So first-year athletic director Kevin Anderson and the University of Maryland have decided to go in a different direction with the football program, asking head coach Ralph Friedgen to retire and accept a buyout. According to a few sources, Maryland is likely pursuing former Texas Tech coach Mike Leach for the head coaching position.
There's no question that Friedgen, 63, will not be leaving Maryland on his terms. Does he deserve better? Yes, definitely. But so do many underappreciated coaches. And yes, Friedgen is one of those.
Before Friedgen was hired as Terps head coach in 2001, Maryland had not been to a bowl game since 1990, when they played Louisiana Tech in the Independence Bowl (a game that, oddly enough, ended in a tie, 34-34). Under Friedgen's guidance, the Terps will have played in seven bowls (after the Terps face East Carolina in the Military Bowl next week) in the 10 seasons that he's been head coach. Also, considering the three previous coaches to Fridge -- Joe Krivak (20-34-2), Mark Duffner (20-35), and Ron Vanderlinden (15-29) -- all had losing records, Friedgen's (right now) record of 74-50 looks outstanding.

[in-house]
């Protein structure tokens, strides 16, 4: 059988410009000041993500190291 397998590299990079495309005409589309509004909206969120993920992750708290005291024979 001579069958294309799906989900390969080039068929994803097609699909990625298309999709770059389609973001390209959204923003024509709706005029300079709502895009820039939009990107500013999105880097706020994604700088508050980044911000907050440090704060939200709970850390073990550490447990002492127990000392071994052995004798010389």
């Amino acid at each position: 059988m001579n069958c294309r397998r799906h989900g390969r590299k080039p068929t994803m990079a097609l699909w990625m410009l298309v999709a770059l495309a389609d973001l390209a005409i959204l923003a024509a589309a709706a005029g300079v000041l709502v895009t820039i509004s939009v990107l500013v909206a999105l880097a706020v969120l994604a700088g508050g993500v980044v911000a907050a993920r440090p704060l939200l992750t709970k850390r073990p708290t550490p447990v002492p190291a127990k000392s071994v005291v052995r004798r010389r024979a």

Is Friedgen Maryland's greatest head coach of all time? No. But he injected some new life into his alma mater's football program and made it something that it hadn't been since the mid-80s: relevant. Maryland never got close to a championship; it was very unlikely that Friedgen could have molded the Terps into that kind of team. And, in fact, Friedgen's best overall season was probably his first, when Maryland faced Florida in the Orange Bowl (and got blown out). Some say that the Terps were so good in the early 2000s because of Vanderlinden's recruits. And that may be true or may not be, but who cares? Friedgen was the guy to finally start winning again.
Like the Gilbert Arenas trade yesterday, I'm going to focus on the positive aspects of Friedgen's tenure at Maryland instead of the missed opportunities or disappointments. Having Arenas around made the Wizards better, as did Friedgen's 10 seasons at Maryland. He turned the program around, and he deserves an enormous amount of respect for doing so.